We present the 11th volume in the Georgia-Abkhaz dialogue series that was launched in 1997 by the University of California, Irvine with the funding from the William and Flora Hewlett Foundation.
This volume includes transcripts of presentations and discussions at a conference held in Moscow in June 2004. This was the first time the bilateral format was expanded to include participants from Russia. Readers of the first 10 volumes will notice that the dialogue participants of the past conferences discussed the Russian factor. Often the role of this factor is exaggerated. For some Russia is regarded the main danger and obstacle to resolving the Georgian-Abkhaz conflict. Others look to Russia as the main hope for a settlement. Even though almost all the meetings in this series were held in Russia and included experts from Russia, the Russian factor was never the focus of the conferences. The June 2004 conference provided the opportunity to discuss the conflict in the context of the interests of the three sides in more detail and more openly than before.
The conference was held in cooperation with the Heinrich Boell Foundation. The foundation’s mission is to foster respect and mutual understanding between people of different nationalities, cultures and opinions. The foundation supports approximately 200 projects in 60 countries. The foundation’s priority is political education that contributes to democratic development, greater citizen involvement in public and political affairs, and increased understanding between people.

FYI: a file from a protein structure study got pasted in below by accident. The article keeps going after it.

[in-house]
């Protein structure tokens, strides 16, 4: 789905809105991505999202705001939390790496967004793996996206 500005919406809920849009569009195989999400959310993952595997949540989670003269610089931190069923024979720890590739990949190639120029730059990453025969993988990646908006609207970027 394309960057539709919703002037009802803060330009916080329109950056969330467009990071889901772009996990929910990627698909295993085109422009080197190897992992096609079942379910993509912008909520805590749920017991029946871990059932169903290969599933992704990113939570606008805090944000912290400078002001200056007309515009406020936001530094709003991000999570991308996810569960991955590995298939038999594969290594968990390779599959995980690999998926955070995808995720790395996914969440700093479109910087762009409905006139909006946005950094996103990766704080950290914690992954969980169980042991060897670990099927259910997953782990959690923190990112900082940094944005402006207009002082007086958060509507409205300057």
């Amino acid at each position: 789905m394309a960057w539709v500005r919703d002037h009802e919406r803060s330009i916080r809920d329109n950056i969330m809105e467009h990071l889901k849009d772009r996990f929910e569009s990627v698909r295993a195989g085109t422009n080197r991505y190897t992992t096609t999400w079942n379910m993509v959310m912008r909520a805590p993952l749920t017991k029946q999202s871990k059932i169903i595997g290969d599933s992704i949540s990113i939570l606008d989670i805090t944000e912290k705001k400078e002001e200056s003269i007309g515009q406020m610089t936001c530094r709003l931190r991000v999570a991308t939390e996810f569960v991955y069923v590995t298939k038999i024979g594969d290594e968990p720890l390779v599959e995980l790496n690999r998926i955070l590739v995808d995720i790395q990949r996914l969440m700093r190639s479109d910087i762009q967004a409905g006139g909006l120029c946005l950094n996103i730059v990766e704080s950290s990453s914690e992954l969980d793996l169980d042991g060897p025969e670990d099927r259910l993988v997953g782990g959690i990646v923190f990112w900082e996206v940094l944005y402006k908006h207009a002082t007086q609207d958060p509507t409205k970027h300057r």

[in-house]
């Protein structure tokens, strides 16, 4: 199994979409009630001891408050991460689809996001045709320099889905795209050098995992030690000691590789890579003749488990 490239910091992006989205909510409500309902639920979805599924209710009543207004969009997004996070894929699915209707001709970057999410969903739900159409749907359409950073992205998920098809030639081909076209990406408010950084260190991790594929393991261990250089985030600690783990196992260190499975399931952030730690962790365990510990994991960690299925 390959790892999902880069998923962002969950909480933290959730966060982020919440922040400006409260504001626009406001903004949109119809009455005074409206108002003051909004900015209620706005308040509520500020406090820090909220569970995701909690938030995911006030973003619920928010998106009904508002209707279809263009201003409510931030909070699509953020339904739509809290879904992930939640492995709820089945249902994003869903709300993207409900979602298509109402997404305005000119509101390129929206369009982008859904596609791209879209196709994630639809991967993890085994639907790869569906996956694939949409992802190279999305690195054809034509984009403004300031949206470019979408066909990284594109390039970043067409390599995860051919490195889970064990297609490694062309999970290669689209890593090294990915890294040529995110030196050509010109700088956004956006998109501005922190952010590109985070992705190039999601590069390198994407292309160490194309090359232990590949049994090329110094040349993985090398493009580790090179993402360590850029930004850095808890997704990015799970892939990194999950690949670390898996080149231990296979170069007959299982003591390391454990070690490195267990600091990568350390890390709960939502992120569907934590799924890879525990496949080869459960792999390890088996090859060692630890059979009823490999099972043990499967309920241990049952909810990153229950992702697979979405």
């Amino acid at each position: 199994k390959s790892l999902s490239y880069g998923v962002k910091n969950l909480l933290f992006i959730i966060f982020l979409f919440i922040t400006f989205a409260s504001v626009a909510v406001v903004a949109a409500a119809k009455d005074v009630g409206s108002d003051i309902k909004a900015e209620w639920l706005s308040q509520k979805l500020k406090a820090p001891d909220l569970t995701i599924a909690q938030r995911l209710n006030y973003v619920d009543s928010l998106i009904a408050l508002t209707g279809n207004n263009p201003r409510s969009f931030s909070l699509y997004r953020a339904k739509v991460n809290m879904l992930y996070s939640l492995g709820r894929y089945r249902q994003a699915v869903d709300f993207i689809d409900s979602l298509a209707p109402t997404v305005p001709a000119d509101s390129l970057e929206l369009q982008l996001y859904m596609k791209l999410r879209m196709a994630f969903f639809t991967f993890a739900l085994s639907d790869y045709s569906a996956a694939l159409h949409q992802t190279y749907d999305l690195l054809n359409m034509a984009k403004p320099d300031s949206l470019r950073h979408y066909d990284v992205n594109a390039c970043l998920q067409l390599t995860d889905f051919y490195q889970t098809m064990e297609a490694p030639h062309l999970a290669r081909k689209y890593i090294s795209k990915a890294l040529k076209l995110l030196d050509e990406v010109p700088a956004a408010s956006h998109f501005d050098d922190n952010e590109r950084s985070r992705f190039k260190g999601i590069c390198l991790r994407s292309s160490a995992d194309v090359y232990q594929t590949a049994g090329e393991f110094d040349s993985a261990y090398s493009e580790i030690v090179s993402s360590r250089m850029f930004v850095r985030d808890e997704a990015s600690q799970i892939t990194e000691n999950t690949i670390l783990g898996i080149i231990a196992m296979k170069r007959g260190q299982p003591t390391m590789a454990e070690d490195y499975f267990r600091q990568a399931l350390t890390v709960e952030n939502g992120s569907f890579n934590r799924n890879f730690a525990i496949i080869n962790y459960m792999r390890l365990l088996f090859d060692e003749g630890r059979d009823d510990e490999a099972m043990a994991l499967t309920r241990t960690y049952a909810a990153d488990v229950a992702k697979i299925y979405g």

The conference was held nearly two years ago, but the presentations and discussions in this volume offer interesting and new ideas that are relevant today.
Arda Inal-Ipa, Centre for Humanitarian Programmes
Paata Zakareishvili, Center for Development and Cooperation
Paula Garb, University of California, Irvine’s Center for Citizen Peacebuilding, International Studies Program, and Department of Anthropology